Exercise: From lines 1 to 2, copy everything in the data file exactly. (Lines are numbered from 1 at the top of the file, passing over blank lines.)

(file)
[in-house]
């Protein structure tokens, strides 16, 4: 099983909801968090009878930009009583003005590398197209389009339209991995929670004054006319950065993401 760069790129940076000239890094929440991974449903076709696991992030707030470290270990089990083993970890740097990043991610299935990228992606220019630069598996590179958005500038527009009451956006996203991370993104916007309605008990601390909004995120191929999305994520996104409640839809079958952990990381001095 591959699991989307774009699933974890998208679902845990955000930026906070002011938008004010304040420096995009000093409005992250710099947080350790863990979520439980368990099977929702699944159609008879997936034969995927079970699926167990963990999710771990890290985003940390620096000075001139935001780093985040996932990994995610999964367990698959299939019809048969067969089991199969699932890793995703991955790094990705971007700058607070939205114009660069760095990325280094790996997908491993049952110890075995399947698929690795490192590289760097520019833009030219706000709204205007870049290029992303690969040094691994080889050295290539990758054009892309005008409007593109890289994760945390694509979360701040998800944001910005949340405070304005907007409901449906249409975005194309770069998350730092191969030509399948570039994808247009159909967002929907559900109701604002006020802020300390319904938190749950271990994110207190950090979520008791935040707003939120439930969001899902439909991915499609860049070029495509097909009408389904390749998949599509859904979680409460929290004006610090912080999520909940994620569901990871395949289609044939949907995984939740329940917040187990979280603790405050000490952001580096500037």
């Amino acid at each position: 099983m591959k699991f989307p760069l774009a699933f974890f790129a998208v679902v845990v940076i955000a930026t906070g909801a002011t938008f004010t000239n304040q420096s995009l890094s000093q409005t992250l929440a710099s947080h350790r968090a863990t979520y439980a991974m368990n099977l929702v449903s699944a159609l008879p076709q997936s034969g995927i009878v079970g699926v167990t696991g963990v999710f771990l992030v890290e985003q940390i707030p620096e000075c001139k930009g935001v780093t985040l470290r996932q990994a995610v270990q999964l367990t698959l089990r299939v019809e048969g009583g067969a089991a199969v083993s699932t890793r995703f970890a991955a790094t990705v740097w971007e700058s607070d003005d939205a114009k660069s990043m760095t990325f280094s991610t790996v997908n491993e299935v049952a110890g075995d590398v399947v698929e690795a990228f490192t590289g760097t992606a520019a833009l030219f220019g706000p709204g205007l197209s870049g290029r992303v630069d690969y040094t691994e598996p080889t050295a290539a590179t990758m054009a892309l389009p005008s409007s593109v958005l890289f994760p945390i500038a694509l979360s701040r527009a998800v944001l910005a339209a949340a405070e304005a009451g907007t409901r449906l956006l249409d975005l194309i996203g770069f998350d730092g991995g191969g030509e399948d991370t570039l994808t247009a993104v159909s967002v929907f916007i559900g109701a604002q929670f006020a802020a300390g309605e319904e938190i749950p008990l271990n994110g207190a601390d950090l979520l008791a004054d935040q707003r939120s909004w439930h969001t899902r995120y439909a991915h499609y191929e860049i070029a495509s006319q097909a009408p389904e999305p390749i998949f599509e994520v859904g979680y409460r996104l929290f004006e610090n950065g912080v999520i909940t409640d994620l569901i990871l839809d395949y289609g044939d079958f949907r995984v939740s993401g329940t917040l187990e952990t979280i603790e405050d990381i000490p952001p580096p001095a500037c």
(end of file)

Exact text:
[in-house]
């Protein structure tokens, strides 16, 4: 099983909801968090009878930009009583003005590398197209389009339209991995929670004054006319950065993401 760069790129940076000239890094929440991974449903076709696991992030707030470290270990089990083993970890740097990043991610299935990228992606220019630069598996590179958005500038527009009451956006996203991370993104916007309605008990601390909004995120191929999305994520996104409640839809079958952990990381001095 591959699991989307774009699933974890998208679902845990955000930026906070002011938008004010304040420096995009000093409005992250710099947080350790863990979520439980368990099977929702699944159609008879997936034969995927079970699926167990963990999710771990890290985003940390620096000075001139935001780093985040996932990994995610999964367990698959299939019809048969067969089991199969699932890793995703991955790094990705971007700058607070939205114009660069760095990325280094790996997908491993049952110890075995399947698929690795490192590289760097520019833009030219706000709204205007870049290029992303690969040094691994080889050295290539990758054009892309005008409007593109890289994760945390694509979360701040998800944001910005949340405070304005907007409901449906249409975005194309770069998350730092191969030509399948570039994808247009159909967002929907559900109701604002006020802020300390319904938190749950271990994110207190950090979520008791935040707003939120439930969001899902439909991915499609860049070029495509097909009408389904390749998949599509859904979680409460929290004006610090912080999520909940994620569901990871395949289609044939949907995984939740329940917040187990979280603790405050000490952001580096500037």